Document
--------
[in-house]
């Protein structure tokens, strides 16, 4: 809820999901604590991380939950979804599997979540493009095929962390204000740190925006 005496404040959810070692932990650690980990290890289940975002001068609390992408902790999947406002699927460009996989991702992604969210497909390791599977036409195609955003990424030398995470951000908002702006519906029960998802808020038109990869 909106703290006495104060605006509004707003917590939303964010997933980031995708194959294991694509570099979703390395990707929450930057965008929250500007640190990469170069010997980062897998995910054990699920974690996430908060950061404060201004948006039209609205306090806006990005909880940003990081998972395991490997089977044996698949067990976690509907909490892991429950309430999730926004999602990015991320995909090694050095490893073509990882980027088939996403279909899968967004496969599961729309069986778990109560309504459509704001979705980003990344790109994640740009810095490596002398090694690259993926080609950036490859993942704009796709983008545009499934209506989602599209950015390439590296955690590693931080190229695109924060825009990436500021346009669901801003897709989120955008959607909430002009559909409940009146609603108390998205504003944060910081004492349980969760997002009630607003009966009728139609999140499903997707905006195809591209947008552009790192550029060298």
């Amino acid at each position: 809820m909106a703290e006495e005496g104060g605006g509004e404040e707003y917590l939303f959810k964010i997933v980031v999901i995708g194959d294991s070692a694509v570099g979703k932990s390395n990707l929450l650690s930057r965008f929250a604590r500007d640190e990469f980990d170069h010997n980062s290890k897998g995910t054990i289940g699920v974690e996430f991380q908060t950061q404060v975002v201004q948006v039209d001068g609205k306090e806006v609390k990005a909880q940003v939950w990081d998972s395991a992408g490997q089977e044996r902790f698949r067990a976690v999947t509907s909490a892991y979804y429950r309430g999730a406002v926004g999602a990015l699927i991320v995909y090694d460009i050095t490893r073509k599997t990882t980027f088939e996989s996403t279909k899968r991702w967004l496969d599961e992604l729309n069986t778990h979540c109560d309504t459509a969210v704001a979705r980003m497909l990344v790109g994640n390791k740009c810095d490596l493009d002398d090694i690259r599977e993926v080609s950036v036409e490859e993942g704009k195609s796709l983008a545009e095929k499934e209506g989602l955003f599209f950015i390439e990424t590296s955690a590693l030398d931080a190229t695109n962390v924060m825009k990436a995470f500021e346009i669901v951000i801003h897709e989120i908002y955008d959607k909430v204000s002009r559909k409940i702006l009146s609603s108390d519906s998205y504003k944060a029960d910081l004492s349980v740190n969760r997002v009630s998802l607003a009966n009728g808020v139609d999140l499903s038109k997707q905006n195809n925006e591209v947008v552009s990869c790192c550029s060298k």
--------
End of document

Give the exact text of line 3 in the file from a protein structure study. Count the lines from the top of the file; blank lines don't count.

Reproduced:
């Amino acid at each position: 809820m909106a703290e006495e005496g104060g605006g509004e404040e707003y917590l939303f959810k964010i997933v980031v999901i995708g194959d294991s070692a694509v570099g979703k932990s390395n990707l929450l650690s930057r965008f929250a604590r500007d640190e990469f980990d170069h010997n980062s290890k897998g995910t054990i289940g699920v974690e996430f991380q908060t950061q404060v975002v201004q948006v039209d001068g609205k306090e806006v609390k990005a909880q940003v939950w990081d998972s395991a992408g490997q089977e044996r902790f698949r067990a976690v999947t509907s909490a892991y979804y429950r309430g999730a406002v926004g999602a990015l699927i991320v995909y090694d460009i050095t490893r073509k599997t990882t980027f088939e996989s996403t279909k899968r991702w967004l496969d599961e992604l729309n069986t778990h979540c109560d309504t459509a969210v704001a979705r980003m497909l990344v790109g994640n390791k740009c810095d490596l493009d002398d090694i690259r599977e993926v080609s950036v036409e490859e993942g704009k195609s796709l983008a545009e095929k499934e209506g989602l955003f599209f950015i390439e990424t590296s955690a590693l030398d931080a190229t695109n962390v924060m825009k990436a995470f500021e346009i669901v951000i801003h897709e989120i908002y955008d959607k909430v204000s002009r559909k409940i702006l009146s609603s108390d519906s998205y504003k944060a029960d910081l004492s349980v740190n969760r997002v009630s998802l607003a009966n009728g808020v139609d999140l499903s038109k997707q905006n195809n925006e591209v947008v552009s990869c790192c550029s060298k």